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Possible bug needs confirmation: Fricas can't handle "ln"

asked 2019-12-27 08:43:14 -0500

dsejas gravatar image

Hello, Sage Community!

Based on this question by user @Nasser, and follow up comments, there seems to be a bug in SageMath. The following statement is syntactically correct:

integrate('ln(x)', x, algorithm='fricas')

but it returns integral(ln(x), x), which is indeed correct, but not expected. The equivalent statement

integrate(ln(x), x, algorithm='fricas')

returns the expected answer, 'x*log(x) - x'.

The problem seems to be that ln is not defined in Fricas, but log is. When Fricas receives an unknown function---let's say func---, it returns the abstract integral

   t
 ++
 |   func(%A)d%A
++

which is converted by Sage to

integral(func(x), x)

And that is what happens with ln: Sage uses the Symbolic Ring SR to convert the string 'ln(x)' to a symbolic math function, but then, it doesn't convert it to log(x), and passes ln(x) to Fricas, which is a unknown function for it. So, an abstract integral is returned.

As @Nasser points out:

But I am using sagemath? If a user has to know what each other CAS system that sagemath uses prefer or not prefer in terms of the input, what is the point then of using Sagemath? One can just use the other CAS system. I mean, I am using ln(t) which Sagemath knows, right? A user should not care if the system that sagemath ends up calling to do the integration knows or not know about ln(t). Sagemath should have then converted ln(t) automatically internally to log(t) in this case. At least this is what I would have expected. But thanks for the answer. I changed my calls to use "log(t)" and issue resolved for me.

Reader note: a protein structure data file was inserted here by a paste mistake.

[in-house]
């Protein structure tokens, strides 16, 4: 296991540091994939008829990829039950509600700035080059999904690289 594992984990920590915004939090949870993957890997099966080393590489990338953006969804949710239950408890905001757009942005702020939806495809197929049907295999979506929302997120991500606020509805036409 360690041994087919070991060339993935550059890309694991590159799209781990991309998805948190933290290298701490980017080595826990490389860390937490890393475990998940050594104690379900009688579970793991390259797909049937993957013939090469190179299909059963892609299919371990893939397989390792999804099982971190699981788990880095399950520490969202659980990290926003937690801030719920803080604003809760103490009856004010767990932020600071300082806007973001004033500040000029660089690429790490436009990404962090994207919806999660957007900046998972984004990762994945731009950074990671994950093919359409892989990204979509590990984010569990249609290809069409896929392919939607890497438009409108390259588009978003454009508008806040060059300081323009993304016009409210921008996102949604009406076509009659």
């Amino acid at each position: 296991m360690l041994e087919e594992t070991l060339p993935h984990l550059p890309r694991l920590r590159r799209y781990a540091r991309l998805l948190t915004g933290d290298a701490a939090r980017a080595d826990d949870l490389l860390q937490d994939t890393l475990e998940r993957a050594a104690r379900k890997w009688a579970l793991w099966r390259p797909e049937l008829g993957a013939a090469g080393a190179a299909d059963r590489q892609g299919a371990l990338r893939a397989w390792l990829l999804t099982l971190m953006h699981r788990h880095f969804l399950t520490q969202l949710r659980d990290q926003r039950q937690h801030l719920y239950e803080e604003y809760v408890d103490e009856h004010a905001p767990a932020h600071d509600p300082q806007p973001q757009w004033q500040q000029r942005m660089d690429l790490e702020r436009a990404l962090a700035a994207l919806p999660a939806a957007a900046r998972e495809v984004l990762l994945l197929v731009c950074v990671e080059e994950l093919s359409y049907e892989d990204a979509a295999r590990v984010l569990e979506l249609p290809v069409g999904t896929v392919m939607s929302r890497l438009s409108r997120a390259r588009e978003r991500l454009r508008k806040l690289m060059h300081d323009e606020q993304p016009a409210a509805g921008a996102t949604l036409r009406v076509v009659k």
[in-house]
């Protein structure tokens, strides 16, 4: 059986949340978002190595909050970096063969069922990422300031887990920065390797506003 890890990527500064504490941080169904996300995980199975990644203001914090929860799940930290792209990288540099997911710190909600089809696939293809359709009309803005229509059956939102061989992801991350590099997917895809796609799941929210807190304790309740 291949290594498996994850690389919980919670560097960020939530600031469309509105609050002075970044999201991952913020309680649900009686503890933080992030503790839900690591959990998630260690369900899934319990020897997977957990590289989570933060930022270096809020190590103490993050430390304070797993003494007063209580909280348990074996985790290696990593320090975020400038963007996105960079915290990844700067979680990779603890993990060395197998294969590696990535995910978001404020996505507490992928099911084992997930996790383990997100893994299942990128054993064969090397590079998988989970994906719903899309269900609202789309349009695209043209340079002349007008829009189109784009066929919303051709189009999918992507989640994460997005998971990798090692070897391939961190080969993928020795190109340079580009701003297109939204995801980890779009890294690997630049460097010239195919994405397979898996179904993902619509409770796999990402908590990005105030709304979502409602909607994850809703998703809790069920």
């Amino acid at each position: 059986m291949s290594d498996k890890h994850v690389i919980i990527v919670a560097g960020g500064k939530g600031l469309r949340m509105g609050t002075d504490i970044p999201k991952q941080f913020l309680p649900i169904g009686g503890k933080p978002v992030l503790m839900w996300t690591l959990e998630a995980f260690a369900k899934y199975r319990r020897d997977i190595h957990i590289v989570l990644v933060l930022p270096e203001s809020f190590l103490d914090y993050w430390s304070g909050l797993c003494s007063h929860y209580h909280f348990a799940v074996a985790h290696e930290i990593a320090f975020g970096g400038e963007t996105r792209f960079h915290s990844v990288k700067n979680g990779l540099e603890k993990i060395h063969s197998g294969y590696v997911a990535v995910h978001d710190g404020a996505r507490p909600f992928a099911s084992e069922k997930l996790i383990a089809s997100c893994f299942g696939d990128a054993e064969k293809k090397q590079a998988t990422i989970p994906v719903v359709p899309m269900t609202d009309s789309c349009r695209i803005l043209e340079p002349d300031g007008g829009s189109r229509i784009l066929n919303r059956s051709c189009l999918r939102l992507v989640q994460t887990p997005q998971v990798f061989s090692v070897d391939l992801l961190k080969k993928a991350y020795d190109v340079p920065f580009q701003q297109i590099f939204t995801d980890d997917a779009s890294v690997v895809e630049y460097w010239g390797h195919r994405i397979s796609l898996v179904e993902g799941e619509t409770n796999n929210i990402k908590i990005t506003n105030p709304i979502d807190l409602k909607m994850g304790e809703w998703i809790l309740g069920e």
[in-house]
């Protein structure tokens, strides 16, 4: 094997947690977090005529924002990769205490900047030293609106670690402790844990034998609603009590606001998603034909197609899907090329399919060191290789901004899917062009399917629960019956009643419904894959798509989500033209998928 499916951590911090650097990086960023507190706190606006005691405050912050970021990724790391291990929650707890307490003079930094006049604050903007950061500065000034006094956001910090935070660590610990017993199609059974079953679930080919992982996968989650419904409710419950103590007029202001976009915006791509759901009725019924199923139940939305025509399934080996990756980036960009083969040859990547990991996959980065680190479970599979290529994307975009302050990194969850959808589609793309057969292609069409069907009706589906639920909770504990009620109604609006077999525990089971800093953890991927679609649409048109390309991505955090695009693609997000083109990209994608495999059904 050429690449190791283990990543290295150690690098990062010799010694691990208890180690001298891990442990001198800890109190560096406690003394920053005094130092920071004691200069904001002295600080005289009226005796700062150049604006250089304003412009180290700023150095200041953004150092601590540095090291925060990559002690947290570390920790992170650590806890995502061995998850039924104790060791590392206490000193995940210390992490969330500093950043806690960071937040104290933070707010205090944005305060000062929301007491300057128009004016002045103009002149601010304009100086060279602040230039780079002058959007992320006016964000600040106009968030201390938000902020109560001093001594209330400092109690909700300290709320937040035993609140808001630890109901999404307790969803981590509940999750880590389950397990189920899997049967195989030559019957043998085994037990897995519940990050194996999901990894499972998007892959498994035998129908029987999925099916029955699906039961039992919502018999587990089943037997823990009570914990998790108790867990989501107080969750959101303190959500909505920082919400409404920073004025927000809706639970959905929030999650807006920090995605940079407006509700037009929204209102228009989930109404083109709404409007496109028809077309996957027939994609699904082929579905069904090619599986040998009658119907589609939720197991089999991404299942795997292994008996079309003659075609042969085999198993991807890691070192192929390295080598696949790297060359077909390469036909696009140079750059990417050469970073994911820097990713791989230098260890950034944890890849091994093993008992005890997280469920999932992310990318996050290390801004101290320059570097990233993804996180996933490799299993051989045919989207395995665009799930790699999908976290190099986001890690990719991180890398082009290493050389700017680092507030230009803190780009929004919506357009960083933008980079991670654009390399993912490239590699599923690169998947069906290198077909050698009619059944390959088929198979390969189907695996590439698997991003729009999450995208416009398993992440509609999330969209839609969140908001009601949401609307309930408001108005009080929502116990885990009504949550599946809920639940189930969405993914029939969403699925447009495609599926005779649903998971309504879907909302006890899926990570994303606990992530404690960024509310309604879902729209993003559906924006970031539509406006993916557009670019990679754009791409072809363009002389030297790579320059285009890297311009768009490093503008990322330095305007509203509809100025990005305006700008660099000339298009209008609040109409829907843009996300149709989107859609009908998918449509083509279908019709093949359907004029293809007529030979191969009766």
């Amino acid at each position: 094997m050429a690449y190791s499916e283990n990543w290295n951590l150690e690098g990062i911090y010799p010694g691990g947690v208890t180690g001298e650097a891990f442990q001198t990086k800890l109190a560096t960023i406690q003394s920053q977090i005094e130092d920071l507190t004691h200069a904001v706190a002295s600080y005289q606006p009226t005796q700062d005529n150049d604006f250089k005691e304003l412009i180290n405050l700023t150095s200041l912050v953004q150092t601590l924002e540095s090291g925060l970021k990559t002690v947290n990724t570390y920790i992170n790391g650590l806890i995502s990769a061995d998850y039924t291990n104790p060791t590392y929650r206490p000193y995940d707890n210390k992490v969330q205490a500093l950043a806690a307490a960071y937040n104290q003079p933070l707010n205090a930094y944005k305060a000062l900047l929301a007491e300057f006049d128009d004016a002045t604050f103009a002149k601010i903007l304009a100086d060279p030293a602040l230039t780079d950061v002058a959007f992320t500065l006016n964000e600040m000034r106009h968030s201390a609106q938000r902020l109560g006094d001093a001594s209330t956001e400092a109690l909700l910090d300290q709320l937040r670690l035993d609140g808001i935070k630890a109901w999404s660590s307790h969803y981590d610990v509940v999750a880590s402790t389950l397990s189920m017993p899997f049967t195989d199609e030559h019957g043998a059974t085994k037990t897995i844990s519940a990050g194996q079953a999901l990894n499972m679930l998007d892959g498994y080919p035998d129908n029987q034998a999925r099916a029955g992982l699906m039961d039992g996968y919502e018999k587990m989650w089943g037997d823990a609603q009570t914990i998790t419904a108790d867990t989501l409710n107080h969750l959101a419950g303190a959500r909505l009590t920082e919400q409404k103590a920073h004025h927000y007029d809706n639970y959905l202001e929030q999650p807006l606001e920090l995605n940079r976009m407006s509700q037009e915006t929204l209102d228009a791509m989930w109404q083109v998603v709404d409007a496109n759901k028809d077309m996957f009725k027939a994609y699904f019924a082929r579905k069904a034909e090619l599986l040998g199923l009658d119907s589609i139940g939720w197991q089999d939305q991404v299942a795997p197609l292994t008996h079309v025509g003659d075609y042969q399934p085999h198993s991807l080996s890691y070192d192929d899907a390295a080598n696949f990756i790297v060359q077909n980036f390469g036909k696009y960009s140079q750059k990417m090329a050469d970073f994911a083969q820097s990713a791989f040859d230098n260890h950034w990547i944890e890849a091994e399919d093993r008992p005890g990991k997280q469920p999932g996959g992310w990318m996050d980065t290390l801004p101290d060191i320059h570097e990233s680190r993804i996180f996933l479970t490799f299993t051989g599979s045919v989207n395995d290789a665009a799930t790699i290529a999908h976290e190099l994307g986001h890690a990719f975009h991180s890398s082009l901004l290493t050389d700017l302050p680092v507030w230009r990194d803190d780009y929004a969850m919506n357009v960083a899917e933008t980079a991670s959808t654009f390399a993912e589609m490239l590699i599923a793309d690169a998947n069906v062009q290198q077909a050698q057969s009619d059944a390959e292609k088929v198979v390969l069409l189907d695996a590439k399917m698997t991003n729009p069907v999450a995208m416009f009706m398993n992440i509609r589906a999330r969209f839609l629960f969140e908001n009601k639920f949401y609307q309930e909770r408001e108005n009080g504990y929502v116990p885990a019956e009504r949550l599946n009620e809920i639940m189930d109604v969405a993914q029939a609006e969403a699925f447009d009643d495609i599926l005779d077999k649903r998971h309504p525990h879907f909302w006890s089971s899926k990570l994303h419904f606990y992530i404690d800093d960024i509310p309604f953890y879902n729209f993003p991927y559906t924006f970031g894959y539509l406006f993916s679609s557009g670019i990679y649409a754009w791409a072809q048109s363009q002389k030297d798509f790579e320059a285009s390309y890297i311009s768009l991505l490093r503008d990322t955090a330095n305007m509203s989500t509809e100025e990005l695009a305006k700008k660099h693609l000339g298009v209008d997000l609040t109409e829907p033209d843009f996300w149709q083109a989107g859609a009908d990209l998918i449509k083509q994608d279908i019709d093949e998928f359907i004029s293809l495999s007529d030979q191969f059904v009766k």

I have to agree with this statement. SageMath should handle the adequate conversion for the CAS it passes its input.

In order to see more detail about this process, and a possible point where things go wrong, please see the answer to this question.

Thanks in advance!

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2 answers

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answered 2019-12-30 00:44:24 -0500

nbruin gravatar image

The bug is actually that integrate("ln(x)",x) returns a recognizable answer. The Fricas behaviour is actually closer to the semantics that sage is aware of at this point. The string "ln(x)" doesn't actually get turned into a symbolic expression in sage that has the meaning you might hope it has. Compare:

sage: SR('ln(x)').diff(x)
diff(ln(x), x)
sage: SR('log(x)').diff(x)
1/x

With SR("ln(x)"), you create a "formal" function (like SR("f(x)")). It just happens to be translated to a function with string representation "ln" in maxima, where it collides with the ln/log functions that maxima is aware of. If we would translate formal functions to _SAGE_FUNC_ln like we translate x into the maxima symbol _SAGE_VAR_x, this collision wouldn't happen.

The reason why ln(x) does work in sage is because the name ln is bound to a function with print name log that knows how to be differentiated and translated in various interfaces (including maxima and fricas).

It is NOT the case that the integrate("ln(x)",algorithm="fricas") passes the string "ln(x)" to the fricas interface directly: python strings don't have an integral method. So the argument ln(x) gets cast into SR first.